As we've ridden, the list of cities we've passed through is getting longer and longer...everything from Allende to Zacatecas, it gets hard to keep them straight....
AdventurePoser has seen amazing sights, eaten incredible foods and gotten sick in some of the most memorable places he will ever see!
The trick in Mexico is to slow down, relax, talk to the people, even if your Espanol is muy malo, and occasionally turn around and look at what you've already passed. It is amazing how your viewpoints about things change when you take the time to do what you do at train intersections...you know, "stop, look, and listen."
When you do so, the treasures of Mexico unfold in front of your eyes!
Enough of wordsmithing...here are a few pix you may enjoy. Of course Jackie and Valentino are also posting images, and in some cases may be nearly identical. We ARE traveling together, but AdventurePoser regrets any duplicates.
The aquaduct in Morelia is fabulous-especially so at night. Of course getting the shot meant nearly taking AdventurePoser's life in his own hands.. What he will do to provide you with some entertainment while you are supposed to be working!
At night, the churches are magical, aren't they?
The roads around Toluca and heading toward Mexico City are incredible. Steeply banked turns, fast sweepers, and little traffic... sort of.
A Close Encounter of the Bovine Kind:
It was a moooving experience to come around a corner and encounter these cattle. Of course they were hardly interested or impressed by our GSAs. We continued to hoof our way to Toluca, then Ciudad de Mexico.
Mexico City sits in a bowl atop a plateau at over 5K feet. To get there you climb endless rolling hills, tiny towns, and occasionally a great place to take a picture. This is not as easy as it might seem as there are no shoulders, so stopping can be a death defying experience. Fortunately for you, Adventureposer was able to shoot this pastoral scene.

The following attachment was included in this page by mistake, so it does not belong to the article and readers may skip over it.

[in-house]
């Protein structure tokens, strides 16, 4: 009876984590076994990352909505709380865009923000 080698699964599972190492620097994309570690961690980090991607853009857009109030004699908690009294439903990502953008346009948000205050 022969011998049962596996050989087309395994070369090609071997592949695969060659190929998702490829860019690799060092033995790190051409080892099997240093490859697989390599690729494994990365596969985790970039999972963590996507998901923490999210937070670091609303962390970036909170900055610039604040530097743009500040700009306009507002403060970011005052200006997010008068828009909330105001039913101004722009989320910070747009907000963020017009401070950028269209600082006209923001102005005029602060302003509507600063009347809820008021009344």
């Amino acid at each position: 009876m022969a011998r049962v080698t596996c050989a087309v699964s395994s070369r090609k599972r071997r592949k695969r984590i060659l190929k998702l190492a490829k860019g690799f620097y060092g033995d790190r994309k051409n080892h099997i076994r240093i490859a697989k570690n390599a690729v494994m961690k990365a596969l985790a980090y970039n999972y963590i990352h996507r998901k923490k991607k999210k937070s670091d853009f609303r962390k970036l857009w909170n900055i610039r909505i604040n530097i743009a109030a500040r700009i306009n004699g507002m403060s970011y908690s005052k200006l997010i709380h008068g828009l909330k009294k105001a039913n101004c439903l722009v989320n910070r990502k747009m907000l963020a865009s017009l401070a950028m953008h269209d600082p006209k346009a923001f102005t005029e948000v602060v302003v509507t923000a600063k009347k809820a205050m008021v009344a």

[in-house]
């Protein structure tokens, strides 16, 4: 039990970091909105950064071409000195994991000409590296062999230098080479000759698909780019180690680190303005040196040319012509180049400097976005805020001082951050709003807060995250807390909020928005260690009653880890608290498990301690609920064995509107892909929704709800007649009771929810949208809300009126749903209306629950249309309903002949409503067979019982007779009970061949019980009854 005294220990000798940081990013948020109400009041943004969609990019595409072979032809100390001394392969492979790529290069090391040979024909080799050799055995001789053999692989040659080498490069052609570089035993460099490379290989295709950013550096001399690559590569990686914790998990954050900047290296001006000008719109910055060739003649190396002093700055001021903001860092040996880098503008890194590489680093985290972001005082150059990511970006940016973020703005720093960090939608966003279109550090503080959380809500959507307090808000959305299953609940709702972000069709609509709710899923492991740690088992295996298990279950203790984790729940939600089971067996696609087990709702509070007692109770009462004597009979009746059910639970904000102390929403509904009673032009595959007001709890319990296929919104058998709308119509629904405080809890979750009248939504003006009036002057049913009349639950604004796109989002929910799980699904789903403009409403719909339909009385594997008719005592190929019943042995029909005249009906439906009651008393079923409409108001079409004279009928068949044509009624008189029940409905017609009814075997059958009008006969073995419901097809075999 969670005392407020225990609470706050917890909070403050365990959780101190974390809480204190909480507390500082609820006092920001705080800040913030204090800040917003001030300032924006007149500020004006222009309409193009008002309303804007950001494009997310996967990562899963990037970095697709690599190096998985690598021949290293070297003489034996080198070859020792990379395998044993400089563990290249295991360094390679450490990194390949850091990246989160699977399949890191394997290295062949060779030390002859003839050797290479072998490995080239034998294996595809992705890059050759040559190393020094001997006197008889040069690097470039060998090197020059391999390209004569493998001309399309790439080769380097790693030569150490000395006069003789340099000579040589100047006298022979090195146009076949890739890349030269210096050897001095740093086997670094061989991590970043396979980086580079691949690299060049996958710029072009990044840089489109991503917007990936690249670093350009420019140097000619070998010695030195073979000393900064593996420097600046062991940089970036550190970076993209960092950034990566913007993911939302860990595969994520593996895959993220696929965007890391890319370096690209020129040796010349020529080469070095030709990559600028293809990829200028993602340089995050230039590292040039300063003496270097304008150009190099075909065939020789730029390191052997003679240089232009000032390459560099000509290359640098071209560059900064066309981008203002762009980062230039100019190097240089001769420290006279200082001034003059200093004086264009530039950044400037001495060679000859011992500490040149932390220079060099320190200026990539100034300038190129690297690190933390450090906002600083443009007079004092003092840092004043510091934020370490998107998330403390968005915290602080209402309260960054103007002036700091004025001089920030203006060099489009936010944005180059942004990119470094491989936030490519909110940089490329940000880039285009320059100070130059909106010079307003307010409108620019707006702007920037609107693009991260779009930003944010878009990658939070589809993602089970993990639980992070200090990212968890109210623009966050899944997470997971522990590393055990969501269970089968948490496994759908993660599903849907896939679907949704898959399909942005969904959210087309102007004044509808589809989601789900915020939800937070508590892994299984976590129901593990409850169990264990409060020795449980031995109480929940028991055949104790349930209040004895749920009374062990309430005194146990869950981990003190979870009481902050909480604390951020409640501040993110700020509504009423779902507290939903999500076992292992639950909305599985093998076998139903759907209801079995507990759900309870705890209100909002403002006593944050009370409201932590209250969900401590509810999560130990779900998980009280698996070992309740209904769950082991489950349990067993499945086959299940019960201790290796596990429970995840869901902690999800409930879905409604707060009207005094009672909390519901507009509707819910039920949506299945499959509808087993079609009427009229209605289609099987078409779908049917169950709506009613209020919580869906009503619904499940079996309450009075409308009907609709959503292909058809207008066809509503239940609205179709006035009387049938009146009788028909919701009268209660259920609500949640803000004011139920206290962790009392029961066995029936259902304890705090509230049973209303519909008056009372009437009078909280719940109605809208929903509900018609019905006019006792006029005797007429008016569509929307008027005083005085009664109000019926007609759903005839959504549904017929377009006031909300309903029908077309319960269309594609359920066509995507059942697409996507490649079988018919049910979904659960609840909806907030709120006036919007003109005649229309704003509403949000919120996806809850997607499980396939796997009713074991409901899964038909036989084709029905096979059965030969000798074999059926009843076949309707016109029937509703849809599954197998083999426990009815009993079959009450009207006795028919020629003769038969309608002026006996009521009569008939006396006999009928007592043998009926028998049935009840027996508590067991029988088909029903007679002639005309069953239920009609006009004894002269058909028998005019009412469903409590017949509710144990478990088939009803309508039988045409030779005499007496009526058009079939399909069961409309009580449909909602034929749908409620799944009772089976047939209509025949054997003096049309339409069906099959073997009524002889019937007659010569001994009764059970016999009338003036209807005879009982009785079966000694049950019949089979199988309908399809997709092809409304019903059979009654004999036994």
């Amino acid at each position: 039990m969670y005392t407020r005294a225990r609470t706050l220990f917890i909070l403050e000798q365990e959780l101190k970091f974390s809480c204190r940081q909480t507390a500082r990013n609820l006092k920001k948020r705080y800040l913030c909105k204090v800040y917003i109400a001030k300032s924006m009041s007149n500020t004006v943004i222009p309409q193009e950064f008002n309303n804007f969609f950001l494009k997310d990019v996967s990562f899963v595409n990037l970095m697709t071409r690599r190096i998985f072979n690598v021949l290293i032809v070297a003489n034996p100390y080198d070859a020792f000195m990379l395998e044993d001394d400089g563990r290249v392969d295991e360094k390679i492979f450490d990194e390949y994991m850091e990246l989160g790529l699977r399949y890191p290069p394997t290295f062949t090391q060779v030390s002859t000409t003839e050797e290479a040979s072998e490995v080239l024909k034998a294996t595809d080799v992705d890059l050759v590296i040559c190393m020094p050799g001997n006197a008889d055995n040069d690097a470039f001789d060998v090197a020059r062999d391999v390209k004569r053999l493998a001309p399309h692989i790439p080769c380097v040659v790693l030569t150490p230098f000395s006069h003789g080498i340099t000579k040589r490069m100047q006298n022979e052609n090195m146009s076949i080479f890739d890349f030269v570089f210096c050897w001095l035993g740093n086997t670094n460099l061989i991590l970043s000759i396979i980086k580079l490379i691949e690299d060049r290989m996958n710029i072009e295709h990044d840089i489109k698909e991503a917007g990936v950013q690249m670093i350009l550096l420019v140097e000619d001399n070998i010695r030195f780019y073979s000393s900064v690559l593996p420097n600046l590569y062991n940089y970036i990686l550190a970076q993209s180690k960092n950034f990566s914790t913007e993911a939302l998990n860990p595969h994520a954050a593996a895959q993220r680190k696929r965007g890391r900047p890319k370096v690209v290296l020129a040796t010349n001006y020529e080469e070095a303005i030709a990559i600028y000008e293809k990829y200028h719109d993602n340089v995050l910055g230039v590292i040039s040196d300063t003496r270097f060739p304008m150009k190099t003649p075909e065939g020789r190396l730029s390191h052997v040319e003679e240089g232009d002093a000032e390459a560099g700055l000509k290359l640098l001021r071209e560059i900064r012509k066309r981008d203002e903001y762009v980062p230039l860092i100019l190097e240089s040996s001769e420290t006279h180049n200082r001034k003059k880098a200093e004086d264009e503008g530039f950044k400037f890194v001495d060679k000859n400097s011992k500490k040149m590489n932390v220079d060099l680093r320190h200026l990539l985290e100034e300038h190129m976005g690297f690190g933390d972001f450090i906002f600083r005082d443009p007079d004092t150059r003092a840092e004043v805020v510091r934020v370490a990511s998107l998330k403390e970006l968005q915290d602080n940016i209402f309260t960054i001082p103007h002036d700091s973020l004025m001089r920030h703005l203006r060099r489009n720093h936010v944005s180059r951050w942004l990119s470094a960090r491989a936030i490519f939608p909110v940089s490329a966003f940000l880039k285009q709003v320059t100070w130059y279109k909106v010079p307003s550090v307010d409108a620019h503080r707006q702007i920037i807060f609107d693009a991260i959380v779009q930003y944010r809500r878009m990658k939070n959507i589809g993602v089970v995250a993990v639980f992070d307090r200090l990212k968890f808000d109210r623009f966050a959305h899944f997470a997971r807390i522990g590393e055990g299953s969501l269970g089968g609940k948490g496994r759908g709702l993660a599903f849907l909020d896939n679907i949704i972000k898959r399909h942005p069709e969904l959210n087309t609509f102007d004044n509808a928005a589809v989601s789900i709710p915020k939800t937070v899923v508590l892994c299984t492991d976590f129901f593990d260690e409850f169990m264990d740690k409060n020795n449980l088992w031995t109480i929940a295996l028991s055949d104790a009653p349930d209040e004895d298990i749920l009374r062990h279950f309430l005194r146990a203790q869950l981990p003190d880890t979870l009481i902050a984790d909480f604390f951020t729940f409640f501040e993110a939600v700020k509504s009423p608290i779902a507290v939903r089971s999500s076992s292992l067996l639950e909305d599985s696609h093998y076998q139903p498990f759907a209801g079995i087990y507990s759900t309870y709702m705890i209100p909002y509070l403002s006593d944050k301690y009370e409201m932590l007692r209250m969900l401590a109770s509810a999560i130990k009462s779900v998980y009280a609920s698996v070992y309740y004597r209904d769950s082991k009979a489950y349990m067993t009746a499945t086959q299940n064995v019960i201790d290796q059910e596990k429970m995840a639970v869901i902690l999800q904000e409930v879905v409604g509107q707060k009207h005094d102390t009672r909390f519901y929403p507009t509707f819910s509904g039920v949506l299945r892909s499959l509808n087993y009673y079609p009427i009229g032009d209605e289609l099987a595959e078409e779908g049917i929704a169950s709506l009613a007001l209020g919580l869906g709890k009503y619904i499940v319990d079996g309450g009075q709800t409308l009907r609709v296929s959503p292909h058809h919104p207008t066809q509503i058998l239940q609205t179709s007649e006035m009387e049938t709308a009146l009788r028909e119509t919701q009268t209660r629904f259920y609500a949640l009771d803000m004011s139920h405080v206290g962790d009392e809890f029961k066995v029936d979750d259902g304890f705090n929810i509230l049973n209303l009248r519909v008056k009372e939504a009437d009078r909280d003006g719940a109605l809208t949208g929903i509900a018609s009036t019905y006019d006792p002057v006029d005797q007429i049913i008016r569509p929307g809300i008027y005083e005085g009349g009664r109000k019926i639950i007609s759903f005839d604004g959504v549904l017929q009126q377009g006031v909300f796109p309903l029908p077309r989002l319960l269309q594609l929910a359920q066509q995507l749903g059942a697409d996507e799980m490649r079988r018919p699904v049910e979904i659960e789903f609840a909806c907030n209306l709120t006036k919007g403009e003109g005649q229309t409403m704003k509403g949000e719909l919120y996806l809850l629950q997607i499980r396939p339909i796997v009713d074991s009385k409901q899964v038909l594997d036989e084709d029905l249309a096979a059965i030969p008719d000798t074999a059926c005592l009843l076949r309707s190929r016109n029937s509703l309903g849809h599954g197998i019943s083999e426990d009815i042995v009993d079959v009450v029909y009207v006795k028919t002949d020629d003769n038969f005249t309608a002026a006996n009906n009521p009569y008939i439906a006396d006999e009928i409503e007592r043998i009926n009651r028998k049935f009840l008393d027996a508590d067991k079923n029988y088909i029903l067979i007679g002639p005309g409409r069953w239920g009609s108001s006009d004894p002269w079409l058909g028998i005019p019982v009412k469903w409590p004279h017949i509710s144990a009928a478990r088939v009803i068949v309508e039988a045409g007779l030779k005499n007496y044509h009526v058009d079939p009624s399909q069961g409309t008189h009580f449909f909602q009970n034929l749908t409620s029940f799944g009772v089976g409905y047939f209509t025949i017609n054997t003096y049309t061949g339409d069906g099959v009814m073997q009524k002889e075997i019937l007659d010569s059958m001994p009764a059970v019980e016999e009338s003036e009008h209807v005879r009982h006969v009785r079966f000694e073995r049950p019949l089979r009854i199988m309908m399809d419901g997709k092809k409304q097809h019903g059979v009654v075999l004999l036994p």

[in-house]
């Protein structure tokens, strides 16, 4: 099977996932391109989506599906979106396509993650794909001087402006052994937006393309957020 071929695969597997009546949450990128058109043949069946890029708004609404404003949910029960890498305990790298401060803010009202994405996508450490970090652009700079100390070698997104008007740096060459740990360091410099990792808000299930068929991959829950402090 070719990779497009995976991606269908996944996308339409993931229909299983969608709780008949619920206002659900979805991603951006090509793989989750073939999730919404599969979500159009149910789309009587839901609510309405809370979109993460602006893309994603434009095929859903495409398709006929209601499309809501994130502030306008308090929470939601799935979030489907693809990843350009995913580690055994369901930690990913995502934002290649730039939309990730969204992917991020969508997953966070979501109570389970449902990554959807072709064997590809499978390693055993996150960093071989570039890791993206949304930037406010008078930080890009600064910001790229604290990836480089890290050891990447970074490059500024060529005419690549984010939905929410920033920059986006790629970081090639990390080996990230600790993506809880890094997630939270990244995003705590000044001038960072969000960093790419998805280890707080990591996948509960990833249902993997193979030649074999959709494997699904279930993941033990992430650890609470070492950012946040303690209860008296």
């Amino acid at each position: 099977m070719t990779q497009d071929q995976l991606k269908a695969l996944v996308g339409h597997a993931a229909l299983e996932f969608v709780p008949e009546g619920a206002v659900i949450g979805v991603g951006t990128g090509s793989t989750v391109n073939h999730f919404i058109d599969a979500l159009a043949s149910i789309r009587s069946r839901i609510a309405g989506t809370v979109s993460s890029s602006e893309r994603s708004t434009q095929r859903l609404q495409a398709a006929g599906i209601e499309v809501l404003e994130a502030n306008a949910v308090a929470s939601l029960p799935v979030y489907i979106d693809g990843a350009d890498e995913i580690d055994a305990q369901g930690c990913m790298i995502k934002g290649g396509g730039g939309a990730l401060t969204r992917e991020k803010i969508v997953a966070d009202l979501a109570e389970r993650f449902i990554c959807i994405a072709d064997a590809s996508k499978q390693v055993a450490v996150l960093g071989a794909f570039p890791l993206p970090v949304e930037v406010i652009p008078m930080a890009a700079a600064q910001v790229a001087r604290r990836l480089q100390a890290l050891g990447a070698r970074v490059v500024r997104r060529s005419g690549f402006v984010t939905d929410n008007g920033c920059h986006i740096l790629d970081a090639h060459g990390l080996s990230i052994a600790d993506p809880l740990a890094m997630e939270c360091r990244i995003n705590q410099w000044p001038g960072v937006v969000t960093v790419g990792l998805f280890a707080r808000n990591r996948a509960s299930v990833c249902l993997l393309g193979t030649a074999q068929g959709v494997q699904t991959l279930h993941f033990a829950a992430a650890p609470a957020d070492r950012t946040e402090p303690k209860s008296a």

Rene, (he would be the guy with the operating GPS), did a masterful job of guiding us into Mexico City. But, before we could find our hotel, we found ourselves on a jam-packed little street where we could scarcely move. Soon the bikes began overheating.
With the bikes groaning from the heat, red warning lights flickering, and oil warnings flashing, we pulled over in front of some government buildings where we were immediately engulfed in the crowd. One person was kind enough to get our picture.
Maybe they thought we were Charlie and Ewan? Wait, that couldn't happen because unlike them, we don't have a caravan of support vehicles following us...
Since we had several days in Mexico City we had time to do some exploring...
This is an overview shot of the ancient Aztecan ruins rumored to be the exact center of this ancient civilization. When Cortez came, he had the temples destroyed, and natural enemies, such as flooding, also took its toll. Who knows how many incredible artifacts are still buried underneath this and the adjacent blocks of businesses? We'll never know because most of it is now underneath the water level of the current modern city...
Your best bet is to tour the museum after visiting the ruins...
It was the job of "skull strippers" to literally peel the flesh off executed prisoners. The flesh was made into masks that could be worn in ceremonies. In the day of the Aztecs it was important to either win the battle or be killed outright. You did NOT want to be taken prisoner.
This was the Aztec's God of War. The skin has been peeled from his face, and his liver has been left exposed. Alrighty then.